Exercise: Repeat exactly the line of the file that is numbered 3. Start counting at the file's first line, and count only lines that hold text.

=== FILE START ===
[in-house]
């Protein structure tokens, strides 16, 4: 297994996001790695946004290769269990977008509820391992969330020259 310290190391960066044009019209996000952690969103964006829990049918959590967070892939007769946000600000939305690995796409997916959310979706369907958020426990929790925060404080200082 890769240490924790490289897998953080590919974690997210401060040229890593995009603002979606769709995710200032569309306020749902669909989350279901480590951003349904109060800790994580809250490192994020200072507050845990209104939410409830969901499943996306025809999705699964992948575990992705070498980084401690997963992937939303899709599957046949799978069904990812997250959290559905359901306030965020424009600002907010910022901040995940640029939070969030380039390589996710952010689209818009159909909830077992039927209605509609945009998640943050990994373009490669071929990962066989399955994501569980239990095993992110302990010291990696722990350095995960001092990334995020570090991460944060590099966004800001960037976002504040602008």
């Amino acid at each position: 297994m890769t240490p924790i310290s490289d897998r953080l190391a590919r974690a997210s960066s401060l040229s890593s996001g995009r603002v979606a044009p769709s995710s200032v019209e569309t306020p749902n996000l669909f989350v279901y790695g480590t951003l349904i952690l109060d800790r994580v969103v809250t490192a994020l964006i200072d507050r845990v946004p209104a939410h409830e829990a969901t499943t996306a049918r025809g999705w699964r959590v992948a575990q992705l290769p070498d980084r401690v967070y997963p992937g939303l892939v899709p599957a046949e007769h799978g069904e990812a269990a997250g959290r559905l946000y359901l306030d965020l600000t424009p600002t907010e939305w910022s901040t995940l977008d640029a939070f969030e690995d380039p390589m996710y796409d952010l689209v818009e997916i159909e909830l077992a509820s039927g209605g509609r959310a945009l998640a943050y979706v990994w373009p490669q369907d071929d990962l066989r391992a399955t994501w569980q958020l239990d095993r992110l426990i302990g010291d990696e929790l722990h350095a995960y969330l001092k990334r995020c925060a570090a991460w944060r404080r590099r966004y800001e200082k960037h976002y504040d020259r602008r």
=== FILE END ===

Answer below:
């Amino acid at each position: 297994m890769t240490p924790i310290s490289d897998r953080l190391a590919r974690a997210s960066s401060l040229s890593s996001g995009r603002v979606a044009p769709s995710s200032v019209e569309t306020p749902n996000l669909f989350v279901y790695g480590t951003l349904i952690l109060d800790r994580v969103v809250t490192a994020l964006i200072d507050r845990v946004p209104a939410h409830e829990a969901t499943t996306a049918r025809g999705w699964r959590v992948a575990q992705l290769p070498d980084r401690v967070y997963p992937g939303l892939v899709p599957a046949e007769h799978g069904e990812a269990a997250g959290r559905l946000y359901l306030d965020l600000t424009p600002t907010e939305w910022s901040t995940l977008d640029a939070f969030e690995d380039p390589m996710y796409d952010l689209v818009e997916i159909e909830l077992a509820s039927g209605g509609r959310a945009l998640a943050y979706v990994w373009p490669q369907d071929d990962l066989r391992a399955t994501w569980q958020l239990d095993r992110l426990i302990g010291d990696e929790l722990h350095a995960y969330l001092k990334r995020c925060a570090a991460w944060r404080r590099r966004y800001e200082k960037h976002y504040d020259r602008r």